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Nevada School District Sues to Cut Budgetary Costs

In response to severe imminent budgetary crises which could include cuts of more than $407 Million and elimination of up to 2500 staff positions, the Clark County School District (“CCSD”) filed suit against the local teachers’ union earlier this month. In its lawsuit, the school district petitioned the Eighth Judicial District Court to rule on a proposed increase in employee retirement contributions. Currently, school district employees participate in the state’s Public Employees’ Retirement System (“PERS”). Purportedly, a 1.125 percent hike in mandatory employee contributions is slated to begin on July 1.

Education%20Budget%20Shortfall.jpgThe suit alleges that district workers must incur the increase instead of an equal pay raise. Alternatively, employees may elect to accept an offsetting salary reduction. School district officials maintain that the collective costs to its employees will total $14 million. Ultimately, they claim, the school district will sustain the loss.

In an apparent effort to clarify the value of this multimillion-dollar figure, the district equated the sum to 200 full-time school district employee slots. Litigation documents further detailed the district’s ongoing negotiations for revised employment contracts with the teachers’ union. If negotiations are successful, the new contracts would become effective with the 2011-2012 academic year. Meanwhile, state legislators are contemplating the legalities of CCSD’s proposed budget cuts.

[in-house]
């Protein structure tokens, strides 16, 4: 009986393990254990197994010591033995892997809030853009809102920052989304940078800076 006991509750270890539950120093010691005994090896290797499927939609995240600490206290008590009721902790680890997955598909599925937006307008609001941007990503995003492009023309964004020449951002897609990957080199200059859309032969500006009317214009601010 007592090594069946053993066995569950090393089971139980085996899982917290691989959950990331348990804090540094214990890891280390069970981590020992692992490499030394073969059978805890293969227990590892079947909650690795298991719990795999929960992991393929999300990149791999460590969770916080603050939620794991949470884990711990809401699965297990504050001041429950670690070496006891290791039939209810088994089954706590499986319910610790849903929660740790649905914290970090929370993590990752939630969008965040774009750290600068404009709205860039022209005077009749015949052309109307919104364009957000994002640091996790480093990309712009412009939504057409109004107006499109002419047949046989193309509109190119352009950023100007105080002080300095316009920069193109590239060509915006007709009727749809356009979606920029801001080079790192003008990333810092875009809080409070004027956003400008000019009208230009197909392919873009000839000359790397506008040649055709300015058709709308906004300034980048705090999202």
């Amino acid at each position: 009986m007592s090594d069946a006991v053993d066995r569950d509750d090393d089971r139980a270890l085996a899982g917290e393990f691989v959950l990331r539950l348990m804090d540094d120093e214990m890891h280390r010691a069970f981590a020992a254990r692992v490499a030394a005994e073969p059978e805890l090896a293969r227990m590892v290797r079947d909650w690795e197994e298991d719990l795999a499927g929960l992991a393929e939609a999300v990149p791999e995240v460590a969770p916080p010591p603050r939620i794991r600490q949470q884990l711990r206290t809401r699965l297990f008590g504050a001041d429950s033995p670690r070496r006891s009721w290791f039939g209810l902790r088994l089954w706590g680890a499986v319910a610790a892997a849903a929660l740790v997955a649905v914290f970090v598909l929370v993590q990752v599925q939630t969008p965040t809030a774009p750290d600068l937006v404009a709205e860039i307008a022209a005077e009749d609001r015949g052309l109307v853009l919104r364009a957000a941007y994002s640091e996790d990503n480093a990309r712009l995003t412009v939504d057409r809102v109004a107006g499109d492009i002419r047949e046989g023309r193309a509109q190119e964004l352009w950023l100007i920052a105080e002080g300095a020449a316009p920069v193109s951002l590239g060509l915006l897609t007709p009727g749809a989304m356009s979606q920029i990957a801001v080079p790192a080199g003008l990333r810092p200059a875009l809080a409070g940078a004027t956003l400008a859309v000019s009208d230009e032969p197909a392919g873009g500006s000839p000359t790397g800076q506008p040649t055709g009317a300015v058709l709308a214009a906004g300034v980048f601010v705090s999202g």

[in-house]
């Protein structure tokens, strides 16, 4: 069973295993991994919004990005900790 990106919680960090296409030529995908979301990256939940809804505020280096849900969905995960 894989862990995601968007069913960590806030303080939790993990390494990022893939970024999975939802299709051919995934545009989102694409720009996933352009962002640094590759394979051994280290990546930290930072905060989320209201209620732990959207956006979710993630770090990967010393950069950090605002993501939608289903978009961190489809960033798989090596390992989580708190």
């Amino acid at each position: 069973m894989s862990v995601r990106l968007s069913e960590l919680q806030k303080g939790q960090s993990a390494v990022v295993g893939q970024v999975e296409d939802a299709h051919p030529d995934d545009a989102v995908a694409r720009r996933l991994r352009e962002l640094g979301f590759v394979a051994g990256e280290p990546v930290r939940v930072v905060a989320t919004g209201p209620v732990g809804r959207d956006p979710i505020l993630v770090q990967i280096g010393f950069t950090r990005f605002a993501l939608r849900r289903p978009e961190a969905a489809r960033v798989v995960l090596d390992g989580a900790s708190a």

Ostensibly, the district is seeking declaratory relief in case it is unable to reach a compromise with the teachers’ union. If granted, such relief would constitute a restraining order. The court order would ultimately become moot by the terms of a renegotiated contract or binding arbitration.

To date, the teachers’ union has not filed a formal response to the school district’s claims.

If you are a California school administrator with a question about student/teacher safety, special education, accommodations, student rights, free speech or discipline, or school employment law, feel free to call attorney Richard Oppenheim at 818-461-8500. There is never a charge for an initial consultation and we can help you choose the best direction to resolve any school district issue.